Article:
Phil Flynn is writer of The Energy Report, a daily market commentary discussing oil, the Middle East, American government, economics, and their effects on the world's energies markets, as well as other commodity markets. Contact Mr. Flynn at (888) 264-5665
Gas prices in Metro Detroit are expected to peak this year between $3.95 and $4.25 a gallon, according to a forecast released Tuesday.
But a separate government study released Tuesday predicted gas prices nationwide will decline this year and next, potentially ending an era of rising fuel prices.
In its annual outlook, website GasBuddy.com estimated prices will rise from now until a peak in April and then drop until they reach a low in December. Prices roughly followed this timeline in 2011 and 2012, except for unexpected events such as hurricanes and burst pipelines.
“The saying goes that all you can be sure of in life is death and taxes,” said Patrick DeHaan, GasBuddy.com senior petroleum analyst. “I’d add the seasonal run-up in gas prices every spring as something I’m sure of in life.”
Metro Detroit’s peak prices will range around the $4-a-gallon mark, although the median price for the nation is not expected to exceed $3.95, according to the report.
But the Energy Information Administration said in its short-term outlook that the average annual price of U.S. fuel would fall to $3.44 a gallon in 2013 and $3.34 a gallon in 2014 after averaging $3.63 a gallon last year.
It expects gas prices to mirror a projected drop in oil prices as domestic oil production improves.
It did not give a prediction for Detroit gas prices.
GasBuddy.com expects fuel prices to be especially volatile during three periods — April to May, when refineries begin producing cleaner, more expensive summer gas; August to September, when hurricane season arrives; and October to November as winter weather begins.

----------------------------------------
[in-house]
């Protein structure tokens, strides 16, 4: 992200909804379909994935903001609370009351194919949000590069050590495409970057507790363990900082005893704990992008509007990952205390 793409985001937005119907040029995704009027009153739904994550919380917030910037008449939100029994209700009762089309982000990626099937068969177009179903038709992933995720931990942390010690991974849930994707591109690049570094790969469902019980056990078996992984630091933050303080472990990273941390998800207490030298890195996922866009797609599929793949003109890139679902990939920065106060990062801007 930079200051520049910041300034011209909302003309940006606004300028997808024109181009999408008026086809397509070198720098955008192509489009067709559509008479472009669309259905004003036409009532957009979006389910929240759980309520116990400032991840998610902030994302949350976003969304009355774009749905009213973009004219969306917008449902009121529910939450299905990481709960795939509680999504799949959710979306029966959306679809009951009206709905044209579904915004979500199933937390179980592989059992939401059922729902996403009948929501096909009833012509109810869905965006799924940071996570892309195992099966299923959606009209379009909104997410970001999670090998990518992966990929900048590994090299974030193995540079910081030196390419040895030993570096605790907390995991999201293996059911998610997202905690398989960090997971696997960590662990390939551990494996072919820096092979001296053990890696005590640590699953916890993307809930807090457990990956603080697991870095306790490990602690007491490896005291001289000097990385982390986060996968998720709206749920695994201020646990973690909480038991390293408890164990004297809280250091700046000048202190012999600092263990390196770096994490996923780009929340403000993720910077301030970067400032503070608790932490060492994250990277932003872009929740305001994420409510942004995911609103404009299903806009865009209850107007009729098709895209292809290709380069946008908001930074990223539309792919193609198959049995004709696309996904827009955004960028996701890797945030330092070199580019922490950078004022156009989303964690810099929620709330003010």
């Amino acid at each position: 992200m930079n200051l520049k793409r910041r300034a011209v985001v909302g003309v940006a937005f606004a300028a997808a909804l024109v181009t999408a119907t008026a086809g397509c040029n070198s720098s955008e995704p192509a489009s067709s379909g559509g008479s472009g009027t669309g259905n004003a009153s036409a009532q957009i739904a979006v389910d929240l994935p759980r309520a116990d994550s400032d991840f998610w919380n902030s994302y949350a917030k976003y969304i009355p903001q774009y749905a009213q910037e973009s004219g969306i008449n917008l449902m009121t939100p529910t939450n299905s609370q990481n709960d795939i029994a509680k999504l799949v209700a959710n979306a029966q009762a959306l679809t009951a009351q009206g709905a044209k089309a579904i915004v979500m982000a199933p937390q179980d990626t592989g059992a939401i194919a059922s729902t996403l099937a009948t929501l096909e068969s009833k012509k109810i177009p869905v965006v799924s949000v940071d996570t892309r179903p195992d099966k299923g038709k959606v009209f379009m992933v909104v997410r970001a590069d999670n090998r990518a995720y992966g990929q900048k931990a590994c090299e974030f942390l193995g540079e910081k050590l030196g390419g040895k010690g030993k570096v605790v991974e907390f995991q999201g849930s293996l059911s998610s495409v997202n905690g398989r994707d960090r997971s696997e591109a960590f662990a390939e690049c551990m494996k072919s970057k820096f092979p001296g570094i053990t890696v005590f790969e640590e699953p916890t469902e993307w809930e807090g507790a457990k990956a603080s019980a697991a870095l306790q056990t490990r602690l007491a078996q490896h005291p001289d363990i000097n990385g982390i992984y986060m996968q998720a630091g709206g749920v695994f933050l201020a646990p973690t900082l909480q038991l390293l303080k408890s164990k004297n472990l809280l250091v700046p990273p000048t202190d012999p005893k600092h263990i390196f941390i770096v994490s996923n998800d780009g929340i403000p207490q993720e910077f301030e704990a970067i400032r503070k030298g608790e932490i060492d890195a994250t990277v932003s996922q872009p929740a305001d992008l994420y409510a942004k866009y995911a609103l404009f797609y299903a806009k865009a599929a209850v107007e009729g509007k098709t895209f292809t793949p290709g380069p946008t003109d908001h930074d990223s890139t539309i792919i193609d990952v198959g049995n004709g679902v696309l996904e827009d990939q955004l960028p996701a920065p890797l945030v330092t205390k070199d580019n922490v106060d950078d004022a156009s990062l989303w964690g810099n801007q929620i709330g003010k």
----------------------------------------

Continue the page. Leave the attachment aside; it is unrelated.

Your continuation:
“Even with increasing energy production in the U.S., declining fuel consumption, and improving fuel efficiency, Americans may still face rising gasoline prices in 2013 … and that appears to be closely tied to the nation’s $16 trillion debt,” said Gregg Laskoski, a GasBuddy.com senior petroleum analyst.
He is referring to the nation’s weak-dollar policy, which causes oil and gas prices to rise.
Phil Flynn, an analyst with the PRICE Futures Group in Chicago, said such predictions are always difficult to make. “There are so many factors that can hit you out of the blue that can impact predictions,” he said. “If you have a storm or a war, you can throw it all out the window.”
The projection that Metro Detroit gas could go as high as $4.25 a gallon would threaten to match or surpass the record price for the region.
The Detroit area hit a high of $4.23 a gallon in May 2011, according to AAA. The record for Michigan is $4.26.
“A good year for many of us will simply mean the absence of new record high gasoline prices,” Laskoski said.
Last year, the price of gas in the Detroit area and Michigan peaked at $4.08 to $4.09 a gallon in late March.
The price spiked above $4 a gallon in late August and early September after Hurricane Isaac caused the closure of refineries along the Gulf Coast.
The U.S. Energy Information Administration said Tuesday that gas prices should fall during the next few years as the natural gas revolution — sparked by the controversial fracking process — gains steam and increases the supply of fuel.
“The era of high gas prices is probably getting very close to the end,” Flynn said. “For the first time ever we’re seeing we have a viable alternative to gasoline and diesel, and that’s natural gas.”
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